In May, a team of documentarians from Ohio spent a week following the students from their homes through their days at school and back again. The goal was to capture teen life in a typical rural American town.
The idea was the brainchild of Denair High Principal Kara Backman, whose objective was to shine a positive light on the community as well as her campus. Her voice can be heard on the video along with former Superintendent Aaron Rosander, teachers, and students.
“I was thrilled to see it,” Backman said. “I think it paints a true picture of our students and staff. I was emotional.”
Reaction has been overwhelmingly positive, she said, from community members to people on the other side of the country who have never been to Denair.“It’s all over social media,” Backman said. “I’m getting calls left and right. I got one from friend in Pennsylvania who was sobbing.”
The students were selected with the blessings of their families. They are Connor Prock (an incoming freshman at the high school), soon-to-be senior Adrianna Snyder and recent graduate Alex Flores. They were chosen as authentic representatives of the broader student body and community.
Prock comes from a prominent farming family with generational roots in Denair. His parents, Joe and Danielle, are both Denair High graduates. His grandfather and uncle both have served on the school board. They operate a dairy with thousands of cows. Connor raises beef cattle, which affords a glimpse into agricultural life.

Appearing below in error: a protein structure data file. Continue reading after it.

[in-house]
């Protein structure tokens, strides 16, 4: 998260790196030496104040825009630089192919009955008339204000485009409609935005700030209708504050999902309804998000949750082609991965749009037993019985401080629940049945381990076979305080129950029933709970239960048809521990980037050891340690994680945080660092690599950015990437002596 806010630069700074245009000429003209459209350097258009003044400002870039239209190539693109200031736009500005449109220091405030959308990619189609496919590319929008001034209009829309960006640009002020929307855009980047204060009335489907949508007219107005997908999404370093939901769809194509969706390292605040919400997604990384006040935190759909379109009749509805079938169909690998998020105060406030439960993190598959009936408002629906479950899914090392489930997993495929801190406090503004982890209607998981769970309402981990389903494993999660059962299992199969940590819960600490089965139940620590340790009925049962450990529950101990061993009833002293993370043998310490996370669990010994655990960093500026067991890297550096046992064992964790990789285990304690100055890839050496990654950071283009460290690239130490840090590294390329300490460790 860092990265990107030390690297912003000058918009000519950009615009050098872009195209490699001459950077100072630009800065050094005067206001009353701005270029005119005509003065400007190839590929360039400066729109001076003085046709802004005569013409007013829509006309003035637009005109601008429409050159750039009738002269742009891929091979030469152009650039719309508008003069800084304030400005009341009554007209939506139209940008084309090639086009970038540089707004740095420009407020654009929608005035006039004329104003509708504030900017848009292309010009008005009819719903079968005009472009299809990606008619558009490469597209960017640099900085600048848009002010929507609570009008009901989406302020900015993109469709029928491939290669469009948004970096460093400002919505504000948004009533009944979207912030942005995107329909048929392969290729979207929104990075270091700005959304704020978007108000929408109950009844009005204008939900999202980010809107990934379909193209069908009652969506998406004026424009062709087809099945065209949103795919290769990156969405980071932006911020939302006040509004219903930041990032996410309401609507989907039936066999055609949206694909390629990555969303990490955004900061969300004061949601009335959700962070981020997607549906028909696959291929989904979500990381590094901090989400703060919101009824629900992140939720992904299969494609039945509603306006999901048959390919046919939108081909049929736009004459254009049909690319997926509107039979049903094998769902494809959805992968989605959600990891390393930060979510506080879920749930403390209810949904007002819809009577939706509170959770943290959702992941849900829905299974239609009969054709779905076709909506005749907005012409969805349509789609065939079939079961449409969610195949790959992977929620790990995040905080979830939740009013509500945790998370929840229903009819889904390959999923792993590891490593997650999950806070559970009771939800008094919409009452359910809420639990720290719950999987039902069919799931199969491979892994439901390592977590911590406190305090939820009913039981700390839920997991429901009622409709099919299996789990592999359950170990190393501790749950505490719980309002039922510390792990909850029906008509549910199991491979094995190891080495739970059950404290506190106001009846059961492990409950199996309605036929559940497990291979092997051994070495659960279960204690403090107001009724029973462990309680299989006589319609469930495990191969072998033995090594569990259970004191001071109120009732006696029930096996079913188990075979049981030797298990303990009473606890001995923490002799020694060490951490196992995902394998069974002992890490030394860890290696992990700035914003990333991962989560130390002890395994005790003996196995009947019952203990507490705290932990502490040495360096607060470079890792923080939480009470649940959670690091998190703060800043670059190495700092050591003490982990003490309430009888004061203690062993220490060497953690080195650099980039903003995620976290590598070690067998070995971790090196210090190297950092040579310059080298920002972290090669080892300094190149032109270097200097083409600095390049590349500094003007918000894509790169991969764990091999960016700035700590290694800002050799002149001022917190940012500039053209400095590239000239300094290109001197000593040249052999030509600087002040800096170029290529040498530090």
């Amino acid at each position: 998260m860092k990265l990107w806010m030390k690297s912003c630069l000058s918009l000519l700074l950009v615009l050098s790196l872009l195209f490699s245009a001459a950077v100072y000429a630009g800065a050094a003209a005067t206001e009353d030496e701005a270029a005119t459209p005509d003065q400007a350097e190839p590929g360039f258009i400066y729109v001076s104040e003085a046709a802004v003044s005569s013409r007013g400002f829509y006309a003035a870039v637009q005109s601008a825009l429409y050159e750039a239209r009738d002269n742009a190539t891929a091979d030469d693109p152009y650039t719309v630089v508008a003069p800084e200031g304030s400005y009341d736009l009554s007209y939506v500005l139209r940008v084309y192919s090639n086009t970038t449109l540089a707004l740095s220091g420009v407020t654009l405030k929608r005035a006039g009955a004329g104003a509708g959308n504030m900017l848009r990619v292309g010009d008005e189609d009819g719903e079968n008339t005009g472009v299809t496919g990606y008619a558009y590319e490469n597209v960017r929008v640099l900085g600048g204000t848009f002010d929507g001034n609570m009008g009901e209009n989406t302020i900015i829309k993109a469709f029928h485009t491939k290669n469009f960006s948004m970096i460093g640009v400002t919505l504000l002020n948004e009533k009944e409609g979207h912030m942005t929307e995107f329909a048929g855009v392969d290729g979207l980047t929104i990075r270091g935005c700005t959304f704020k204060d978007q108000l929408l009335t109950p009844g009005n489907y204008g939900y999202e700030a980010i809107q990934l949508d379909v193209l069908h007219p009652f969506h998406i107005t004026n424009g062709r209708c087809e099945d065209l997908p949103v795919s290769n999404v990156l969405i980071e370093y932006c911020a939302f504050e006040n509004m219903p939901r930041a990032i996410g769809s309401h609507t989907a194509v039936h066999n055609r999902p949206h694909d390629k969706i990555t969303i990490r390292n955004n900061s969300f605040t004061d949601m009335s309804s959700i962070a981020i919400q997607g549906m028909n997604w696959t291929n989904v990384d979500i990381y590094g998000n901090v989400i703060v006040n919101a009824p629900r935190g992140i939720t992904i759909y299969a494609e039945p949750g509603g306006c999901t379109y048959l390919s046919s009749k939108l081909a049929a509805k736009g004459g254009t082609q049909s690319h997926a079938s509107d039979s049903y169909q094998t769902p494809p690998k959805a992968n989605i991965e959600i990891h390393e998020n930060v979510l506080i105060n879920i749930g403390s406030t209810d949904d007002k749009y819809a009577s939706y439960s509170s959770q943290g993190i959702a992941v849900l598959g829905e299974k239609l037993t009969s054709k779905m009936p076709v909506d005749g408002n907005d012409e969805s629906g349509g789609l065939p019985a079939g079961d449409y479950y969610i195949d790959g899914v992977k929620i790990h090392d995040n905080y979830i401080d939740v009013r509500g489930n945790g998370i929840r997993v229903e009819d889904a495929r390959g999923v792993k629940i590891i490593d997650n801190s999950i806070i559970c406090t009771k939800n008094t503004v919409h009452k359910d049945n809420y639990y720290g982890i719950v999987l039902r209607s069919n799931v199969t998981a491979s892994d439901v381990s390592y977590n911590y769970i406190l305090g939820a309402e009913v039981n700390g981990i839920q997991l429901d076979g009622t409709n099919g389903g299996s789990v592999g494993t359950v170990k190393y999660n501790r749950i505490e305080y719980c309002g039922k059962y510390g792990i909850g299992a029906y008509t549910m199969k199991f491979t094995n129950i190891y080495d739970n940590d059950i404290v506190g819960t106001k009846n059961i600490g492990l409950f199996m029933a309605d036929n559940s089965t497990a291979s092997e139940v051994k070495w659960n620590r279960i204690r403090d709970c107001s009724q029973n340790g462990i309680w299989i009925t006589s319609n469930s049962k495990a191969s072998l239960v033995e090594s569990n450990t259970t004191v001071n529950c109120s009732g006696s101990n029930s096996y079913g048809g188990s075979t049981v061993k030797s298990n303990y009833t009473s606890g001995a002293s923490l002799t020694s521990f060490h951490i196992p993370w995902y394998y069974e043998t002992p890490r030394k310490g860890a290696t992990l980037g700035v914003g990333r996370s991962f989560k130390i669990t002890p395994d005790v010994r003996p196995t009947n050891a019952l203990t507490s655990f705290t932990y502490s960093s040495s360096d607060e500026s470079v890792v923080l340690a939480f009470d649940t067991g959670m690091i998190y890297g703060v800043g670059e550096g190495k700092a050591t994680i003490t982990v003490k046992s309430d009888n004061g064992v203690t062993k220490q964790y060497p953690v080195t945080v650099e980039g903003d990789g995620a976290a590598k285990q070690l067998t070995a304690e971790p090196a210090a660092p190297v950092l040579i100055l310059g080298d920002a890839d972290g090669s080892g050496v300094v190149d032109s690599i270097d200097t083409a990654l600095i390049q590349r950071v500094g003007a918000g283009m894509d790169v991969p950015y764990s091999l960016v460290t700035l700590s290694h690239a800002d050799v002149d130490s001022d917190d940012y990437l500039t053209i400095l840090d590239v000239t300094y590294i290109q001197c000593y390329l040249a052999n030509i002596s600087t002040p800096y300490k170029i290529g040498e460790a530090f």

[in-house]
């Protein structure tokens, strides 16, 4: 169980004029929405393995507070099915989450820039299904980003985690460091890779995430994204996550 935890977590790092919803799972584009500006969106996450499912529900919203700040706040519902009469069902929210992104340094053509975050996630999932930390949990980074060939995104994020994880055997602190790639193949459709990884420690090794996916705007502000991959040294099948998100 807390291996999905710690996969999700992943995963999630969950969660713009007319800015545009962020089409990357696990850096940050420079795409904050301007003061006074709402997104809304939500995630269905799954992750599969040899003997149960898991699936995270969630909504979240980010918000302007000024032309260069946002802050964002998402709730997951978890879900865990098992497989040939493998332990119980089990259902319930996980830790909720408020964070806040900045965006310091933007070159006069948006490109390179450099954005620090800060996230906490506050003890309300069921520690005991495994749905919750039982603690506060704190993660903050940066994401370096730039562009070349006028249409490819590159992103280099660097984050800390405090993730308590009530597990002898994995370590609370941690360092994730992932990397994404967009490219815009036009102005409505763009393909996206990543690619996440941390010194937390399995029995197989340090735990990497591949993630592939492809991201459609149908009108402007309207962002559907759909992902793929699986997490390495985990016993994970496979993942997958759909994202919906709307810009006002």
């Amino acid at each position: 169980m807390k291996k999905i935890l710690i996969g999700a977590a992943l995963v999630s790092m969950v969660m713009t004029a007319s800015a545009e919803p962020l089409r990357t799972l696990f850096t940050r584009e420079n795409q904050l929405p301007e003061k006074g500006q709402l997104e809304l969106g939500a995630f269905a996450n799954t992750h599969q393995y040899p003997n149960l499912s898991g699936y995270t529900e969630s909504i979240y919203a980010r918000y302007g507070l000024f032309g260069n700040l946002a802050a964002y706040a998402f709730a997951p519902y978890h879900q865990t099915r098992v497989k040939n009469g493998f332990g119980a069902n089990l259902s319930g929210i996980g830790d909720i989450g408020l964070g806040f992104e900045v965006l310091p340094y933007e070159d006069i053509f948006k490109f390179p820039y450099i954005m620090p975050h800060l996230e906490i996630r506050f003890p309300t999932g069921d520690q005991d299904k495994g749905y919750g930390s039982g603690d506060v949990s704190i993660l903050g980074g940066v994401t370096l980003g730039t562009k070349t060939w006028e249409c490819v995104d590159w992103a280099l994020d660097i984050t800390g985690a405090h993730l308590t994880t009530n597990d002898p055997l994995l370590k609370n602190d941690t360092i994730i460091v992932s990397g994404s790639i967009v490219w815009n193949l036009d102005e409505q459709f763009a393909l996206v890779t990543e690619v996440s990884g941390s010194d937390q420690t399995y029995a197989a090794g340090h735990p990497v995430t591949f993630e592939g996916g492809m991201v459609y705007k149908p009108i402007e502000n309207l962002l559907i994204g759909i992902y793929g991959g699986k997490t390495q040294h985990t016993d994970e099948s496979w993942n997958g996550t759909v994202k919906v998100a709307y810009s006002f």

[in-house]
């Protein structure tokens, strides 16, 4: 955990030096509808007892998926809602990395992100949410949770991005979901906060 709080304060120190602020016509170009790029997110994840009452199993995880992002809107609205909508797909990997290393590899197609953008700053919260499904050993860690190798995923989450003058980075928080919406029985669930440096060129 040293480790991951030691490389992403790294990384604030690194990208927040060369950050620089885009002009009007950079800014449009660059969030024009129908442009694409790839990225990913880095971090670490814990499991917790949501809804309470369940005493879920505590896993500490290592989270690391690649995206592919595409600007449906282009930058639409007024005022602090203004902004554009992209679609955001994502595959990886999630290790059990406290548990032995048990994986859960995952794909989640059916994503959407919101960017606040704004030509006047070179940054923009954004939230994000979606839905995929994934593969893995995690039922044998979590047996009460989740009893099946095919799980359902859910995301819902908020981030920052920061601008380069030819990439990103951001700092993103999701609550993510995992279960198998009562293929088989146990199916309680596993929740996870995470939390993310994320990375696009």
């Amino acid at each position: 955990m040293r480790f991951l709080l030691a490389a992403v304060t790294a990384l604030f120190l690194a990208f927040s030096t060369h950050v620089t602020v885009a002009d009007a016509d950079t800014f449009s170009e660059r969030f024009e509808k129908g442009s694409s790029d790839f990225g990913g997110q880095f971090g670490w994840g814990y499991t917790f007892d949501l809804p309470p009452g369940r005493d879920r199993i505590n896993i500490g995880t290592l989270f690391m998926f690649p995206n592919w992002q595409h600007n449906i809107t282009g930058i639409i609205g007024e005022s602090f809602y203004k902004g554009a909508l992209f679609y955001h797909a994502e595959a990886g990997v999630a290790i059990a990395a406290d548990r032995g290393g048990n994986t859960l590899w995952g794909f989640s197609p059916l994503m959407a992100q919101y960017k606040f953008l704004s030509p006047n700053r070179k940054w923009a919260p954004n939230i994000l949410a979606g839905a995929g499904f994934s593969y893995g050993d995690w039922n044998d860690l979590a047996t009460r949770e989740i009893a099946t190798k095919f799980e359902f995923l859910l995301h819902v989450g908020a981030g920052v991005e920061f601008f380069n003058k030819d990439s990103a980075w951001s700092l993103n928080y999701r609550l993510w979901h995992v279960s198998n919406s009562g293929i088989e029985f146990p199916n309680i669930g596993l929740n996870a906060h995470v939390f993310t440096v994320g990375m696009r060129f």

Snyder lives with her aunt and uncle, who adopted her, and their 11-year-old autistic son. She learned to sign at a young age to communicate with her grandmother, who is deaf.
Flores is the second-oldest of five children among an immigrant family from Mexico. His older brother was the first family member to attend college; Alex will be the second when he starts this fall at UC Davis.
Each segment of the documentary opens at the student’s home with them literally getting out of bed, brushing their teeth, doing chores, caring for relatives and having breakfast before heading off to class.
Poignant interviews with their families, friends and teachers are interspersed by information about the community. Background footage and drone videos offer different perspectives of Denair.
Backman intends to show the video on the district’s social media sites, at student events or Back to School Nights, at large conferences … anywhere there’s an audience willing to learn more about the many good things happening in Denair.
She also said it’s been submitted for a film festival in Ohio. She expects to learn next week if it was accepted.